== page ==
"On one hand, it was terrible. Especially for elderly people. Some 33 000 people died there. The elderly had lived in appalling conditions. They didn't have enough to eat and were dying en masse on various diseases. Every day, we could see them being dragged away in burial carts. People were pulling and pushing these. There were no horses or oxen there, and of course, no motor vehicles. Every day, we could see the carts loaded with corpses. Often, there were the transports to Auschwitz - we didn't know where it was. We were all hungry. I used to stay by the kitchen after food was handed out, to wait for any leftovers. On the other hand, young people were much better off. I lived with eleven other boys in the room, and we remade it. We managed to steal some wood and had it pretty nice there. We had two three-floor pallets there, then a plank-bed where two other boys were sleeping. Me and Egon Löbner would lie on couches. We made ourselves a table and a bench. We organized lectures. My friend Arnošt Reiser would come and lecture on analytical geometry. These may have been the best lectures I've had in my life. Gustav Schorsch used to come and present poems, philosophy and literature. I used to go with Eva to public lectures on 19th century art. Culture-wise, it was an intense life. Something was happening all the time and there were many options."
"Obviously, it was really bad in there. As we got out of that shower, we were given some rags and couldn't even dry ourselves. We got out and it was a nasty end of September. We were standning outside for a long time, trying to do something still. One of the older people who were taking care of the youth - Jirka Wachtl - began lecturing some pieces of Czech history. Then they moved us to such... I think these were military stables, huge buildings. They herded about a thousand people inside. There was no space there. The only way for us to sleep at night was to spread our legs, sit in between the legs of the person behind us and lean on them. One row behind the other. Sitting, half lying, we were leaning on the one behind us. Being twenty, we were still able to fall asleep in various positions but it was still pretty horrible."
"When the ship landed, people were getting out on one side while we ran towards the other side. Eva said: 'I can't jump, you have to push me.' She climbed up the railing with our son Martin, I pushed her and they fell in the water. Then I took our other son Tomáš and jumped into the water. Eva was smart, and so she only swam around the ship. It was Sunday afternoon and plenty of people were standing there and watching us. She asked one man in English: 'Are you Danish?' He said he was and she asked rather comically: 'Are you sure?' Then she passed him the boy and he helped her get out. In the meanwhile, I was swimming and could see some steps leading from the water. I swam on my back across the port. I was holding Tomáš in one hand and used my other hand and my legs to swim. I lost my glasses there."
"Somehow, we knew we were in Auschwitz. It was just a name to us. As we arrived, I could see flames blazing from the chimneys. I thought those were factories we were about to work in. Two or three days later, someone told us what they were in reality. That they were crematoriums used to burn people who were previously sent to gas chambers. We couldn't believe it. My best friend Egon Löbner panicked so much he hid under some plank bed, which of course was no good. It was just a response. So then, we knew and there was nothing we could do. Once when we were locked up in our building, they were leading a group of kids past us. Small kids who were in for some time and knew what was happening. They were taking them to gas chambers and they knew it. They had some stuff with them and were throwing their spoons away because they knew they would no longer need them. They wanted us to find them and use them. That really was a terrible experience, seeing them like this, ten or twelve-year-old children..."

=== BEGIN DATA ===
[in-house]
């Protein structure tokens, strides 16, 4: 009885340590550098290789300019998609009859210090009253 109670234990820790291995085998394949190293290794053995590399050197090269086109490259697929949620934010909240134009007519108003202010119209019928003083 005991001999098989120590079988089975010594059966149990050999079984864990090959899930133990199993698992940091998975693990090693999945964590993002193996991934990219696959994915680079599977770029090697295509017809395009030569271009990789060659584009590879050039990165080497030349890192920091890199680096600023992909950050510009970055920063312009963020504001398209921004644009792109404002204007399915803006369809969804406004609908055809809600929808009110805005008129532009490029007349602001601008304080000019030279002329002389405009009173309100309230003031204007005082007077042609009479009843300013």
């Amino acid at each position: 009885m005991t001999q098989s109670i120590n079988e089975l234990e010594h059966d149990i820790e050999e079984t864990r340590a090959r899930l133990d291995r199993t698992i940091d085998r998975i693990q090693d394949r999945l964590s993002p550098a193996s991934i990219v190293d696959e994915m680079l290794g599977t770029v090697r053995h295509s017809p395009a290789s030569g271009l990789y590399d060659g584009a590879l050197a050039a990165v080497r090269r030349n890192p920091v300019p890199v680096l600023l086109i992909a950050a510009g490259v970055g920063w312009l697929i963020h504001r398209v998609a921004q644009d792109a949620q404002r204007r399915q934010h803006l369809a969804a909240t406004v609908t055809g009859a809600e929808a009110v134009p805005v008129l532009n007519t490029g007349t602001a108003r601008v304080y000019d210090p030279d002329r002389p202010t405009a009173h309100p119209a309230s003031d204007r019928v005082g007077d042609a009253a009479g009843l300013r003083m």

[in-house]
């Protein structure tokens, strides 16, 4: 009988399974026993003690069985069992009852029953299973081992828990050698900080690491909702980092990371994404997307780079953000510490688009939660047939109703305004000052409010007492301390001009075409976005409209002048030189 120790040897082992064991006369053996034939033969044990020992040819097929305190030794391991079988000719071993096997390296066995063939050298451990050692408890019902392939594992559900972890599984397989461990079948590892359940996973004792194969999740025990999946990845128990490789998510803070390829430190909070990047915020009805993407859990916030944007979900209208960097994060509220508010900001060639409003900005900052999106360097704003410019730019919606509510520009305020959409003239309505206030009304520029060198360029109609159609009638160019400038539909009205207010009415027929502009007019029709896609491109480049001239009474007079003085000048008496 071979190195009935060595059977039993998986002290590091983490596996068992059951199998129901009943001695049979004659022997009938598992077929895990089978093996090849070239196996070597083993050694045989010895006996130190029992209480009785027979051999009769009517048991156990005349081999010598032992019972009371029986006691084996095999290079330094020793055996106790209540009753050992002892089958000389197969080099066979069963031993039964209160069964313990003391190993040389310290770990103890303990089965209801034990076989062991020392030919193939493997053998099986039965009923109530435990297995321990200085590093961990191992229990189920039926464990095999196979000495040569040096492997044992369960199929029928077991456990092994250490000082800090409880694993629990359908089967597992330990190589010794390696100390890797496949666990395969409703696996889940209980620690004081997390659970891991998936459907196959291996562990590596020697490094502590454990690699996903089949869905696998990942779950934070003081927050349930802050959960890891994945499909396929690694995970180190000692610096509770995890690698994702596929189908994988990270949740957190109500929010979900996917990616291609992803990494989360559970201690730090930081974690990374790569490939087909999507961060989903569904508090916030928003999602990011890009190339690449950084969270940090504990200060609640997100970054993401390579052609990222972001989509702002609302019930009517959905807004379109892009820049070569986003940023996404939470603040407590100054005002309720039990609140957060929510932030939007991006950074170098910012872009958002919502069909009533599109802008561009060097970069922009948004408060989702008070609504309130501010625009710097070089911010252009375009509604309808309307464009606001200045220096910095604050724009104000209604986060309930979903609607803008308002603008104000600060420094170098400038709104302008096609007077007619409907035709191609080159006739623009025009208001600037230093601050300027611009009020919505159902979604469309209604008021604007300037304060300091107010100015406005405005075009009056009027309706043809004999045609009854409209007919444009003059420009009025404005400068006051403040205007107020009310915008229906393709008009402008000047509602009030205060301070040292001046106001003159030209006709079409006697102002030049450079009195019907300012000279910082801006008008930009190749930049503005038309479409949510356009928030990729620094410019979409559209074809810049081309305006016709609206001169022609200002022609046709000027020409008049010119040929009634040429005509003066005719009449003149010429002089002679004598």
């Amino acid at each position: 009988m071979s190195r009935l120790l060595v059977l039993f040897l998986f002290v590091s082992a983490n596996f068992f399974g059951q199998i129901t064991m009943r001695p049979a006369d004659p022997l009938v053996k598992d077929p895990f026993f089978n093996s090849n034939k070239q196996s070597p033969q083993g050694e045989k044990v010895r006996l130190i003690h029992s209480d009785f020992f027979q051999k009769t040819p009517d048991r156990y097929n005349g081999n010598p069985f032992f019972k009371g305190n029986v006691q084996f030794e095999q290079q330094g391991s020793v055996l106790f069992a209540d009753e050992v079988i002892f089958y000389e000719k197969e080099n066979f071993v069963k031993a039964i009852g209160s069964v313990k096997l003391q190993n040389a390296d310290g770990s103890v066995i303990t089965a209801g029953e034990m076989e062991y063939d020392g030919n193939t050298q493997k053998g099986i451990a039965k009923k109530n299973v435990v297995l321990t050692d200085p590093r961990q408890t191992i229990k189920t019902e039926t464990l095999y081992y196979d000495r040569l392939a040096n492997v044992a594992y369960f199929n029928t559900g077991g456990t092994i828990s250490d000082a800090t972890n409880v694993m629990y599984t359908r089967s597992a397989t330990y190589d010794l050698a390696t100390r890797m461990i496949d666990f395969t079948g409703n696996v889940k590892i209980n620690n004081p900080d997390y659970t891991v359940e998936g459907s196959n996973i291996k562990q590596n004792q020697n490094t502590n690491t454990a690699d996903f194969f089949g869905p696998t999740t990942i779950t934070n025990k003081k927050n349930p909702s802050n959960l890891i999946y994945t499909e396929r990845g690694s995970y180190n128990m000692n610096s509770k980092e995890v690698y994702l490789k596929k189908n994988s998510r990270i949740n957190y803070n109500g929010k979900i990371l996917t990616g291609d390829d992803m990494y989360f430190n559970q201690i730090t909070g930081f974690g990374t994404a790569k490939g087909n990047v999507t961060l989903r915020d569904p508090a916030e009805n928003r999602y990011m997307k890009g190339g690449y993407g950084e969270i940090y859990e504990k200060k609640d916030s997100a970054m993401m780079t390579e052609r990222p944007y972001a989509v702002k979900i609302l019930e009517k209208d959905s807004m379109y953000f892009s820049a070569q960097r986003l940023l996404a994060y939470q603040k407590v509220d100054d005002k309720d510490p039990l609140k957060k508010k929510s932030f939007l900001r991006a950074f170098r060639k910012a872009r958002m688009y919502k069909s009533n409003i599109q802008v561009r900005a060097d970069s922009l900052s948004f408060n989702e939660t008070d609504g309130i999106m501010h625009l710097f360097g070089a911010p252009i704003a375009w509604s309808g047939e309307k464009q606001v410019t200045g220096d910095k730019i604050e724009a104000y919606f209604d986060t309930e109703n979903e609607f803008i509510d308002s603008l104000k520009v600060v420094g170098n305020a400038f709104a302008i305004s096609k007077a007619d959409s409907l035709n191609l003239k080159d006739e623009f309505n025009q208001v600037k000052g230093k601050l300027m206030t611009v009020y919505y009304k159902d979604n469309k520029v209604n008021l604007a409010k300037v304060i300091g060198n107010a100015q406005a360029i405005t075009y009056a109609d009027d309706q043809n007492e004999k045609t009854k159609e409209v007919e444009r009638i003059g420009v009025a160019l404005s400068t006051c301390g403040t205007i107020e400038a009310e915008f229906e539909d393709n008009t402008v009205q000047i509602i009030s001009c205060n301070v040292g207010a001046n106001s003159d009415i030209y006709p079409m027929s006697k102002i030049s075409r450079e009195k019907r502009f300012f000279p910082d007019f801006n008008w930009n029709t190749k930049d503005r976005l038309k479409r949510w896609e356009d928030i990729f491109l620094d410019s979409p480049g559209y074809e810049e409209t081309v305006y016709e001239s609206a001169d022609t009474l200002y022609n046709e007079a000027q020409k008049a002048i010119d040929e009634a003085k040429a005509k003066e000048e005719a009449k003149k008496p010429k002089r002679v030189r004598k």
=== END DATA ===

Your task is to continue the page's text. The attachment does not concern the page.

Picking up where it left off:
All people are capable of atrocities and everyone has to be judged individually
Jan Roček was born as Jan Robitschek on 24 March 1924 in Prague into a Jewish assimilated family. Following the 1939 German occuption, the family was subject to anti-Jewish regulations. Jan was expelled from a grammar school. He worked at a locksmith’s workshop and later joined a course organized by the Jewish community to become a chemical technician. This was the turning point in his life as he fell for chemistry. In 1942, the whole family was transported to the Terezín ghetto. Jan Roček worked in agriculture and later managed to find a job in a chemical laboratory. In the fall of 1944, he was transported to Auschwitz where he survived for about a month. He signed up as a metal-worker and managed to get transferred to the Mauselwitz camp where he worked with the lathe. Due to a nearing war front, the prisoners were evacuated to Kraslice. Jan then took part in a death march, which only ended on 8 May 1945. Wretched, he was taken to the hospital in Žatec. There, he found out about the death of his parents and sister. Starting in 1946, he studied at the Faculty of Chemistry at Czech Technical University in Prague. He underwent post-graduate studies under the mentoring of Otto Wichterle. Ever since 1953, he worked in the Institute of Organic Chemistry and Biochemistry, Czechoslovak Academy of Sciences. At the end of 1957, he was able to do a traineeship in Great Britain. As a consequence, he decided to emigrate at any cost. In 1960, he left with his wife and two sons the Eastern Block by jumping from a East-German ship into Danish territorial waters in the port of Gedser. In 1966, the family acquired American citizenship. Jan Roček has had a successful career as a researcher and academic at universities in the USA.